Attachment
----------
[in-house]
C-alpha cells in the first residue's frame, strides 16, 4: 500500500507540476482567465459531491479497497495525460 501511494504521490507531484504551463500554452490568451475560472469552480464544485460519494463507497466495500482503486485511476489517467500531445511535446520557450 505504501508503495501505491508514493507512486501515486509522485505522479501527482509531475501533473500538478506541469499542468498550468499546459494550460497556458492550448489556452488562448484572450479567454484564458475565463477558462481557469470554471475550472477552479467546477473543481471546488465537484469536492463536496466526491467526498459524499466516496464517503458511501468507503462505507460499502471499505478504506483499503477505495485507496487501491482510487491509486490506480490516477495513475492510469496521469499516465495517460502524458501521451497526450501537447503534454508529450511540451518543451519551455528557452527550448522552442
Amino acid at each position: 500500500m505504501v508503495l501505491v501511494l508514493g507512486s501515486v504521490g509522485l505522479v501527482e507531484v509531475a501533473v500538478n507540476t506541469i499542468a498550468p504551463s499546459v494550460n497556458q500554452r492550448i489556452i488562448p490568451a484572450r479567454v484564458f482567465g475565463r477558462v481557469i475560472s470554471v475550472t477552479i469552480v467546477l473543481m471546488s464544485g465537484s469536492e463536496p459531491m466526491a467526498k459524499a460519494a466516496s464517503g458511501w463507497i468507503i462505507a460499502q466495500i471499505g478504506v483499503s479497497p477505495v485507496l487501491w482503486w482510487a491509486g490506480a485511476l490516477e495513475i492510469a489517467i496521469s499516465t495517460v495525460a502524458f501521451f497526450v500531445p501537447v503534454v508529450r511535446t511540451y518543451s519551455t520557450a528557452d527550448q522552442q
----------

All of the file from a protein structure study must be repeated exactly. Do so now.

[in-house]
C-alpha cells in the first residue's frame, strides 16, 4: 500500500507540476482567465459531491479497497495525460 501511494504521490507531484504551463500554452490568451475560472469552480464544485460519494463507497466495500482503486485511476489517467500531445511535446520557450 505504501508503495501505491508514493507512486501515486509522485505522479501527482509531475501533473500538478506541469499542468498550468499546459494550460497556458492550448489556452488562448484572450479567454484564458475565463477558462481557469470554471475550472477552479467546477473543481471546488465537484469536492463536496466526491467526498459524499466516496464517503458511501468507503462505507460499502471499505478504506483499503477505495485507496487501491482510487491509486490506480490516477495513475492510469496521469499516465495517460502524458501521451497526450501537447503534454508529450511540451518543451519551455528557452527550448522552442
Amino acid at each position: 500500500m505504501v508503495l501505491v501511494l508514493g507512486s501515486v504521490g509522485l505522479v501527482e507531484v509531475a501533473v500538478n507540476t506541469i499542468a498550468p504551463s499546459v494550460n497556458q500554452r492550448i489556452i488562448p490568451a484572450r479567454v484564458f482567465g475565463r477558462v481557469i475560472s470554471v475550472t477552479i469552480v467546477l473543481m471546488s464544485g465537484s469536492e463536496p459531491m466526491a467526498k459524499a460519494a466516496s464517503g458511501w463507497i468507503i462505507a460499502q466495500i471499505g478504506v483499503s479497497p477505495v485507496l487501491w482503486w482510487a491509486g490506480a485511476l490516477e495513475i492510469a489517467i496521469s499516465t495517460v495525460a502524458f501521451f497526450v500531445p501537447v503534454v508529450r511535446t511540451y518543451s519551455t520557450a528557452d527550448q522552442q